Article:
Sunday 18 November 2018

Interpol given access to film of O Searcaigh youths

Poet Cathal O'Searcaigh denies any wrongdoing
Poet Cathal O'Searcaigh denies any wrongdoing

Anne-Marie Walsh

INTERPOL has access to full unedited transcripts and DVD footage of interviews with young men who had sex with Cathal O Searcaigh.

The maker of the documentary that brought the poet's lifestyle into question has revealed she gave lengthy footage from interviews omitted from 'Fairytale of Kathmandu' to officials at home.

An investigation is ongoing after the Interpol office in the Phoenix Park contacted police in Nepal to see if there were grounds for a prosecution due to the poet's activities in the country.

Last night, documentary director Neasa Ni Chianain said she has not dealt with Interpol directly, but believes the international police organisation is likely to have access to footage and transcripts she handed over on her return to Ireland.

Interpol has been probing the poet's activities for over two years acting on a tip off from the Department of Social Welfare's child protection section.

Mr O Searcaigh could face prosecution under Irish law if he is found to have committed sex crimes abroad. The Sexual Offences Jurisdiction Act 1996 would allow charges to be brought if the poet was found to have had sex with a boy aged 16 or under -- as 17 is the age of consent in Ireland.

It has also emerged that a Nepalese-sponsored charity, Child Welfare Board, has expressed 'serious concerns' about the case after launching an investigation.

"Everything that was in the documentary was legally safe, but all material, including lengthy interviews, have been passed on to the authorities," said Ms Ni Chianain.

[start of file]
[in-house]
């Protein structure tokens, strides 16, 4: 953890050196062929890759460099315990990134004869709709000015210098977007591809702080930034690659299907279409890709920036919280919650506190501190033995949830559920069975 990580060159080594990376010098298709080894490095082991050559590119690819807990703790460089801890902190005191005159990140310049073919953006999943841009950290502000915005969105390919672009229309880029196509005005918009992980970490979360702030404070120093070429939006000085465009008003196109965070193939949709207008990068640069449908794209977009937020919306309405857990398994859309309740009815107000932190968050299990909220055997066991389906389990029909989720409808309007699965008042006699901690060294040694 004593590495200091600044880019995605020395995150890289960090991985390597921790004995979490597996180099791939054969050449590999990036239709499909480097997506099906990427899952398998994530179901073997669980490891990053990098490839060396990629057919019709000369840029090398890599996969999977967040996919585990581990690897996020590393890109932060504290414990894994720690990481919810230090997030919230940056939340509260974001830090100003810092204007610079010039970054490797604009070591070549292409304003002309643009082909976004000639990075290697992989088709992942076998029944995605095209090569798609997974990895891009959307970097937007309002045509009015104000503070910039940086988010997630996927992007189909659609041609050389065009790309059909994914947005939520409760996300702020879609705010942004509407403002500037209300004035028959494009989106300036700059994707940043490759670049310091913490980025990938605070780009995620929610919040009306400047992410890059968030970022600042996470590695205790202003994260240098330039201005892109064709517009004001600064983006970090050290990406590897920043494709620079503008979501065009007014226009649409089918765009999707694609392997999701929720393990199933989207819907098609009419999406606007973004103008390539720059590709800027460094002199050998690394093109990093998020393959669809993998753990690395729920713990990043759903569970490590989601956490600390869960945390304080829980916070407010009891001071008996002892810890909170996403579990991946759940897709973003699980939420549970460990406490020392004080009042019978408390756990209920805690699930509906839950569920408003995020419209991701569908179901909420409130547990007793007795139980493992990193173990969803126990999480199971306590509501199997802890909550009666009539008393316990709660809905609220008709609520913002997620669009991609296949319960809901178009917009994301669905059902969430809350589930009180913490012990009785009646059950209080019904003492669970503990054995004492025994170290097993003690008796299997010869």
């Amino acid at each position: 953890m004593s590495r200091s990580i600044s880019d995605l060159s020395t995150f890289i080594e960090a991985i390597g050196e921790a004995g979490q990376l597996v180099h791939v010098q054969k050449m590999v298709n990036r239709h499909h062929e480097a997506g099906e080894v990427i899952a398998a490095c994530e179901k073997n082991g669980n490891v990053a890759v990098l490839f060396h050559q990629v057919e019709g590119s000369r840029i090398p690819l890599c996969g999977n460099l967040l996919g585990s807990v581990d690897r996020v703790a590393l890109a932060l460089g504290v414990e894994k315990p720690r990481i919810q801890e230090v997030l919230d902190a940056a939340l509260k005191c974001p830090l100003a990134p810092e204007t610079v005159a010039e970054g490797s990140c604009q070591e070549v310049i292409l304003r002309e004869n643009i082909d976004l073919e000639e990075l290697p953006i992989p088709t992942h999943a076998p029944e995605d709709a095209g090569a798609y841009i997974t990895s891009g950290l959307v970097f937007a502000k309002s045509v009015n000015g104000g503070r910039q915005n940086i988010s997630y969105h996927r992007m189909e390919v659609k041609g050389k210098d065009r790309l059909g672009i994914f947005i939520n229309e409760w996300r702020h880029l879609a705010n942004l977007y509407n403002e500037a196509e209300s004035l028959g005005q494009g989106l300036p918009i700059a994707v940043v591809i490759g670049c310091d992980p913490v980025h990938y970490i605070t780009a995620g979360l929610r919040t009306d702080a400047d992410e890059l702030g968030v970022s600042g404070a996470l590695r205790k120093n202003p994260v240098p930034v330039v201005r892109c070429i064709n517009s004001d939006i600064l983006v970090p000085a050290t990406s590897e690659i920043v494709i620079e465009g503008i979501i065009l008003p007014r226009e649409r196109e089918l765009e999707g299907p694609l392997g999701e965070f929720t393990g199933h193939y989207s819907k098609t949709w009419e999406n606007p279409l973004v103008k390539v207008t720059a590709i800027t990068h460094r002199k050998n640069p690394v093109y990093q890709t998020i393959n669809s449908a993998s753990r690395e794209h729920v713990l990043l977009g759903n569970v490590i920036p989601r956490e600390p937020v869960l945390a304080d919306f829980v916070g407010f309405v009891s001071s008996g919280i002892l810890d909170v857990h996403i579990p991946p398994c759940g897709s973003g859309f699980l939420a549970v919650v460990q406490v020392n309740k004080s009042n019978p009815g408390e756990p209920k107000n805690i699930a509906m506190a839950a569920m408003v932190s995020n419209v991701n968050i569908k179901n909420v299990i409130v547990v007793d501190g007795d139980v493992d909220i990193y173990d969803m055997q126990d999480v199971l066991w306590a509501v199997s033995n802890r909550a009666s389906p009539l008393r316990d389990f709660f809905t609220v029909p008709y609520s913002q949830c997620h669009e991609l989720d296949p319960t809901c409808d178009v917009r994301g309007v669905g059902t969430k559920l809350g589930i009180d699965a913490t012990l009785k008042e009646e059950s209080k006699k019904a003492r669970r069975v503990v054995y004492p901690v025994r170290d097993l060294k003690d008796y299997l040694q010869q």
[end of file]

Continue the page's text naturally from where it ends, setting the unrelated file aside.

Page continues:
"When I came back from Kathmandu, I gave the interviews to the North Western Health Board, and it passed them on to the Department of Social Welfare. I believe they were then passed on to gardai."

She also revealed that two of the boys who came into contact with O Searcaigh are still receiving counselling from the non-governmental organisation Voices of Children.

Ms Ni Chianain said she tried to contact a third young man to see if he wanted to avail of counselling too, but was unable to reach him.

She also lashed out at Mr O Searcaigh's former spokesman Liam Gaskin for attempting to cast doubt on her integrity, and she criticised those who have claimed she had 'coached' the boys in some way.

"It's difficult to have your integrity and professionalism criticised," she said. "And it is hard to take the accounts of supposedly creative editing.

"We were rigorous in what was put into the programme. I've been accused of coaching boys by people who have never seen the transcripts.

"So many bodies combed through this footage before it went out, so it's very hard to take. The person who breaks the silence is the evil one, it seems.

"I was hoping the film would speak for itself, but then Liam Gaskin made a lot of unsubstantiated criticisms about me and accused me of coercion, but hasn't produced any evidence yet.

When asked if she regretted airing the documentary, she said: "I couldn't have done anything else. I gave a lot of time to Cathal to address the issue.

"I'm not against Cathal. I'm against his actions."

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